By Lisa Seachrist
WASHINGTON ¿ With the Medicare drug-benefit debate heating up in Congress, pharmaceutical and biotechnology companies have received new validation for their opposition to government-imposed price controls as a means of providing the benefit to the nation¿s seniors.
A study sponsored by Warner-Lambert Co. examining government market interventions aimed at controlling pharmaceutical prices indicated that such measures fail to provide the long-term benefit of cost savings, and resulted in poorer health outcomes.
The Boston Consulting Group (BCG), a global management consulting firm based in Boston, examined the effects of government interventions in the global pharmaceutical marketplace. It found that, while market interventions such as price controls can contain spending in the short term, the long-term effects of such interventions tend to be deleterious to payers, patients and innovation.
¿The issue of price controls has been around for a long time,¿ said Anthony Wild, corporate vice president and president of the pharmaceutical sector for Warner-Lambert, of Morris Plains, N.J. ¿The findings of the report are quite surprising. All of these interventions, from price controls to curbing demand for new pharmaceuticals, have failed.¿
In fact, instead of curbing the increase in pharmaceutical prices, such market interventions appear to have little effect. For example, the BCG study pointed out that pharmaceutical spending growth rates in the 1990s in countries with widespread interventions have been no different from markets such as the U.S., with very few interventions.
¿We found that there was no impact in the long term on the relative growth rate in the price for pharmaceuticals,¿ said Arnon Mishkin, vice president of BCG. ¿And the measures violated the first rule of medicine: First, do no harm.¿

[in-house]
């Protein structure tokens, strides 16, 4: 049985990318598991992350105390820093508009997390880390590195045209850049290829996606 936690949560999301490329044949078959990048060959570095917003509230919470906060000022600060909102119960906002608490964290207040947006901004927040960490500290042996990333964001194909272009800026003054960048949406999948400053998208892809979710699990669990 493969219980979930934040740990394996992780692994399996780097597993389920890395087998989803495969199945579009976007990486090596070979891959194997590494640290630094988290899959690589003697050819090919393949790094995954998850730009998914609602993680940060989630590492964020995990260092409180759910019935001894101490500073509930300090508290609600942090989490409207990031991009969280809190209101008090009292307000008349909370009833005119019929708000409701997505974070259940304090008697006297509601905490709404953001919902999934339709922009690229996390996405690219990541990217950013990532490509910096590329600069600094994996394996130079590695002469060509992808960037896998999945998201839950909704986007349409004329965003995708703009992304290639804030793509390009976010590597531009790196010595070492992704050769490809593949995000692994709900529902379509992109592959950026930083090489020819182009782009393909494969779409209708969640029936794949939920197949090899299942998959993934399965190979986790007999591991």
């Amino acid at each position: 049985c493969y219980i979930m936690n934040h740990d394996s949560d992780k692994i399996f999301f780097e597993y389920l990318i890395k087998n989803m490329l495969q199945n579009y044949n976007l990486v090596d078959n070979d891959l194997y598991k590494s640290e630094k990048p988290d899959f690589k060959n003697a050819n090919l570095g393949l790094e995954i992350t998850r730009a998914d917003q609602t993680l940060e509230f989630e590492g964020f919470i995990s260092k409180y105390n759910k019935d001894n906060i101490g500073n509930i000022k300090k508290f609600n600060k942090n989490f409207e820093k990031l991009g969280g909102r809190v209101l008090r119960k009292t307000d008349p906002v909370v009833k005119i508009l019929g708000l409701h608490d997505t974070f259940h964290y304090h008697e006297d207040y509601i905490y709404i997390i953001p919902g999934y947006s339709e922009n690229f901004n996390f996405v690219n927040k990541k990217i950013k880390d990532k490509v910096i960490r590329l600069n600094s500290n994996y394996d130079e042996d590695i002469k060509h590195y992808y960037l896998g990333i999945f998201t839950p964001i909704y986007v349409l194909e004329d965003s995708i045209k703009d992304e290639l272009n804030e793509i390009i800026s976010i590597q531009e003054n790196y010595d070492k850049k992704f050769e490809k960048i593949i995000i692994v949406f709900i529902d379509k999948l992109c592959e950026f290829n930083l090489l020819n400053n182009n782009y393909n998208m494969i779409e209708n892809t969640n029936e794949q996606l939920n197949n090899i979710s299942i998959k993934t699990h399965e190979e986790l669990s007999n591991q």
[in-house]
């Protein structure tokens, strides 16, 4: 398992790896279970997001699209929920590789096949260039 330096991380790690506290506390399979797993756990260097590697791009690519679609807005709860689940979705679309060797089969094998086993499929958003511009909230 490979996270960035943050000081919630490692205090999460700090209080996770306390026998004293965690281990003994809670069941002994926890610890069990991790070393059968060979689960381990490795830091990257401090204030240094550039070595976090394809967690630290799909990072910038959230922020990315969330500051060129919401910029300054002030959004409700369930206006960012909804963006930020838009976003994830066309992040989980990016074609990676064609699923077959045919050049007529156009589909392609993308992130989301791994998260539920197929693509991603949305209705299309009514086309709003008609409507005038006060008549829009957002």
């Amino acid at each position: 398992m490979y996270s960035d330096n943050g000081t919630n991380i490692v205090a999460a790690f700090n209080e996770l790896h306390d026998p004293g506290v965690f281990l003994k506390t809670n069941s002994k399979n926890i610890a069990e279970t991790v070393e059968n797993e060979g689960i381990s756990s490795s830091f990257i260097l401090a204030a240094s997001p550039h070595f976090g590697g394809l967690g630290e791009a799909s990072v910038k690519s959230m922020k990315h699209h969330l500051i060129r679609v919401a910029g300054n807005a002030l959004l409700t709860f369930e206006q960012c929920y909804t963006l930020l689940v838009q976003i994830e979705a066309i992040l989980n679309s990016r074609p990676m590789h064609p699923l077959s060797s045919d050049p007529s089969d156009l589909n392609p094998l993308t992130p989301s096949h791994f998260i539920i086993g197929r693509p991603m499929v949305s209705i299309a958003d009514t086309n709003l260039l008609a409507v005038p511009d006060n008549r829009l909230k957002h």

Mishkin noted that the efforts to rein-in pharmaceutical spending unintentionally increased spending in other parts of the health care budget ¿ surgeries, for example. As a result, Mishkin maintained, patients suffered from the market regulation, while no real cost savings were provided to health care programs paying for the drugs.
Many market interventions are designed to ensure that pharmaceutical costs are not so prohibitive that patients lack access to drugs simply because they can¿t afford them. However, the BCG analysis found that, in markets with very low drug prices, drug companies had little incentive to perform physician education programs and marketing activities.
As a result, physicians won¿t prescribe newer, innovative therapies because they aren¿t familiar with them, and patients, in effect, lack access to these therapies.
In addition, market interventions can stymie the incentive for companies to innovate and compete with each other. BCG found that attempts to control prices for particular drugs or drug categories may, in the end, reduce competition and lead to prices that average higher.
¿Such schemes tend to protect companies with moribund, older products at the expense of innovative new products,¿ said Simon Goodall, project leader for BCG. ¿These countries have a less-developed generics industry which rewards companies who have older, me-too¿ products.¿
Without a reward at the end of the costly pharmaceutical-and-biotechnology development cycle, companies have little incentive to bring forward blockbuster new drugs, Wild said.
¿The purpose of this study was to provide data to governments looking at their drug pricing schemes to inform the debate,¿ he said.
BCG suggested that there are four components to reforming pharmaceutical markets in countries currently employing price controls. First, intellectual property must be protected. Second, in order to see competition over the life cycle of the pharmaceutical product, countries must focus on reducing barriers to such competition for both patented and off-patent products.
Third, the market pricing must be able to reward innovations early in the product life cycle while rewarding low costs as the product moves off-patent. Finally, governments should encourage active decision-making by physicians and patients, including scientific and economic information.
¿If you bring in severe price controls, in the end you are going to damage the industry that brings you the innovative new drugs,¿ Mishkin said. ¿The free market allows you to have a virtuous cycle where everyone wins.¿ n